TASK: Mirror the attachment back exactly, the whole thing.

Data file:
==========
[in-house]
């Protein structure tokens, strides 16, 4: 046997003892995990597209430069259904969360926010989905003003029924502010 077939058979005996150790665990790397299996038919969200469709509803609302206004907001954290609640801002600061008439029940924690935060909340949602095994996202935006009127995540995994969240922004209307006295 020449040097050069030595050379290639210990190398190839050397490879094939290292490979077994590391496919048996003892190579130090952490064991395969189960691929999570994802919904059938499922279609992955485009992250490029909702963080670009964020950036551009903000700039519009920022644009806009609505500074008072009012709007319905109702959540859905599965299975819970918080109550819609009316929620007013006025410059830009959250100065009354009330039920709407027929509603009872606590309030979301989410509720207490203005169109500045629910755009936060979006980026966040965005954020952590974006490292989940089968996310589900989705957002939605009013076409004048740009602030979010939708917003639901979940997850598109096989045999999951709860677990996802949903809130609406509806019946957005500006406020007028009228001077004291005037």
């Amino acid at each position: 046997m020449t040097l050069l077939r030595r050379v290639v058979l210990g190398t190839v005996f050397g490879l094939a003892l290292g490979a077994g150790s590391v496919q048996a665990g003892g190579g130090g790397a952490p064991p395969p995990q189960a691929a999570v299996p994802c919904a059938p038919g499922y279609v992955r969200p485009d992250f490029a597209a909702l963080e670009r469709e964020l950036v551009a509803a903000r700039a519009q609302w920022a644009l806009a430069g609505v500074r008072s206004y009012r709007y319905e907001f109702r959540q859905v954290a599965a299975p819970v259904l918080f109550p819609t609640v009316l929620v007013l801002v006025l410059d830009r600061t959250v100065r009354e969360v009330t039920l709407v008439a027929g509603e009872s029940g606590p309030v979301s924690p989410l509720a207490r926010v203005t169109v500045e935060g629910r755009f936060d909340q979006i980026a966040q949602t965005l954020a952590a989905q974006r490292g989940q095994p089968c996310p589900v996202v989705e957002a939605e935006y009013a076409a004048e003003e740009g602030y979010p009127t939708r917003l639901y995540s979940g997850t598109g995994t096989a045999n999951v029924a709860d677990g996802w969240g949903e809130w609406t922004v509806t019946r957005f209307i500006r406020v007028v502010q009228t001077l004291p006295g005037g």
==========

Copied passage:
[in-house]
């Protein structure tokens, strides 16, 4: 046997003892995990597209430069259904969360926010989905003003029924502010 077939058979005996150790665990790397299996038919969200469709509803609302206004907001954290609640801002600061008439029940924690935060909340949602095994996202935006009127995540995994969240922004209307006295 020449040097050069030595050379290639210990190398190839050397490879094939290292490979077994590391496919048996003892190579130090952490064991395969189960691929999570994802919904059938499922279609992955485009992250490029909702963080670009964020950036551009903000700039519009920022644009806009609505500074008072009012709007319905109702959540859905599965299975819970918080109550819609009316929620007013006025410059830009959250100065009354009330039920709407027929509603009872606590309030979301989410509720207490203005169109500045629910755009936060979006980026966040965005954020952590974006490292989940089968996310589900989705957002939605009013076409004048740009602030979010939708917003639901979940997850598109096989045999999951709860677990996802949903809130609406509806019946957005500006406020007028009228001077004291005037």
């Amino acid at each position: 046997m020449t040097l050069l077939r030595r050379v290639v058979l210990g190398t190839v005996f050397g490879l094939a003892l290292g490979a077994g150790s590391v496919q048996a665990g003892g190579g130090g790397a952490p064991p395969p995990q189960a691929a999570v299996p994802c919904a059938p038919g499922y279609v992955r969200p485009d992250f490029a597209a909702l963080e670009r469709e964020l950036v551009a509803a903000r700039a519009q609302w920022a644009l806009a430069g609505v500074r008072s206004y009012r709007y319905e907001f109702r959540q859905v954290a599965a299975p819970v259904l918080f109550p819609t609640v009316l929620v007013l801002v006025l410059d830009r600061t959250v100065r009354e969360v009330t039920l709407v008439a027929g509603e009872s029940g606590p309030v979301s924690p989410l509720a207490r926010v203005t169109v500045e935060g629910r755009f936060d909340q979006i980026a966040q949602t965005l954020a952590a989905q974006r490292g989940q095994p089968c996310p589900v996202v989705e957002a939605e935006y009013a076409a004048e003003e740009g602030y979010p009127t939708r917003l639901y995540s979940g997850t598109g995994t096989a045999n999951v029924a709860d677990g996802w969240g949903e809130w609406t922004v509806t019946r957005f209307i500006r406020v007028v502010q009228t001077l004291p006295g005037g």